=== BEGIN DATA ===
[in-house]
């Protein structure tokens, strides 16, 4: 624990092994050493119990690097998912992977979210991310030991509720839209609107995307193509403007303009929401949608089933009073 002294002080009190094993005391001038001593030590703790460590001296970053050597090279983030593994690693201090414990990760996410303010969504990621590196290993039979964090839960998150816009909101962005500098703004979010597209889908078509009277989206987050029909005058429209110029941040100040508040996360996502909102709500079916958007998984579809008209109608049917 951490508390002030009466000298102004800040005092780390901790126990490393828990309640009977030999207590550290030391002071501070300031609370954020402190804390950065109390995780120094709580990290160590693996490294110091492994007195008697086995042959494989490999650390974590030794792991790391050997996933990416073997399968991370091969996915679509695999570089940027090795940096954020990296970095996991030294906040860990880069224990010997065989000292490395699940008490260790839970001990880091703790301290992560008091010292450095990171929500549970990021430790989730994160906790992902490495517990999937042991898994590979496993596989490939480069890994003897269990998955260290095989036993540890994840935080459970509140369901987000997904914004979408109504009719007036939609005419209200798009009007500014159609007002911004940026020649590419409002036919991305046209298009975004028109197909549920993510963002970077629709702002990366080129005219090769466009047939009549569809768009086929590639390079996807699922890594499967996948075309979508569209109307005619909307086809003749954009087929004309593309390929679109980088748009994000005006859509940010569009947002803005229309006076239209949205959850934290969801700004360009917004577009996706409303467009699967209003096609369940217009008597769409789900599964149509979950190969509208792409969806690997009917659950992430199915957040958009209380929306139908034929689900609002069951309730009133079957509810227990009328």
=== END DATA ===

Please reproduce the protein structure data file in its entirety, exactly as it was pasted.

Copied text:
[in-house]
């Protein structure tokens, strides 16, 4: 624990092994050493119990690097998912992977979210991310030991509720839209609107995307193509403007303009929401949608089933009073 002294002080009190094993005391001038001593030590703790460590001296970053050597090279983030593994690693201090414990990760996410303010969504990621590196290993039979964090839960998150816009909101962005500098703004979010597209889908078509009277989206987050029909005058429209110029941040100040508040996360996502909102709500079916958007998984579809008209109608049917 951490508390002030009466000298102004800040005092780390901790126990490393828990309640009977030999207590550290030391002071501070300031609370954020402190804390950065109390995780120094709580990290160590693996490294110091492994007195008697086995042959494989490999650390974590030794792991790391050997996933990416073997399968991370091969996915679509695999570089940027090795940096954020990296970095996991030294906040860990880069224990010997065989000292490395699940008490260790839970001990880091703790301290992560008091010292450095990171929500549970990021430790989730994160906790992902490495517990999937042991898994590979496993596989490939480069890994003897269990998955260290095989036993540890994840935080459970509140369901987000997904914004979408109504009719007036939609005419209200798009009007500014159609007002911004940026020649590419409002036919991305046209298009975004028109197909549920993510963002970077629709702002990366080129005219090769466009047939009549569809768009086929590639390079996807699922890594499967996948075309979508569209109307005619909307086809003749954009087929004309593309390929679109980088748009994000005006859509940010569009947002803005229309006076239209949205959850934290969801700004360009917004577009996706409303467009699967209003096609369940217009008597769409789900599964149509979950190969509208792409969806690997009917659950992430199915957040958009209380929306139908034929689900609002069951309730009133079957509810227990009328």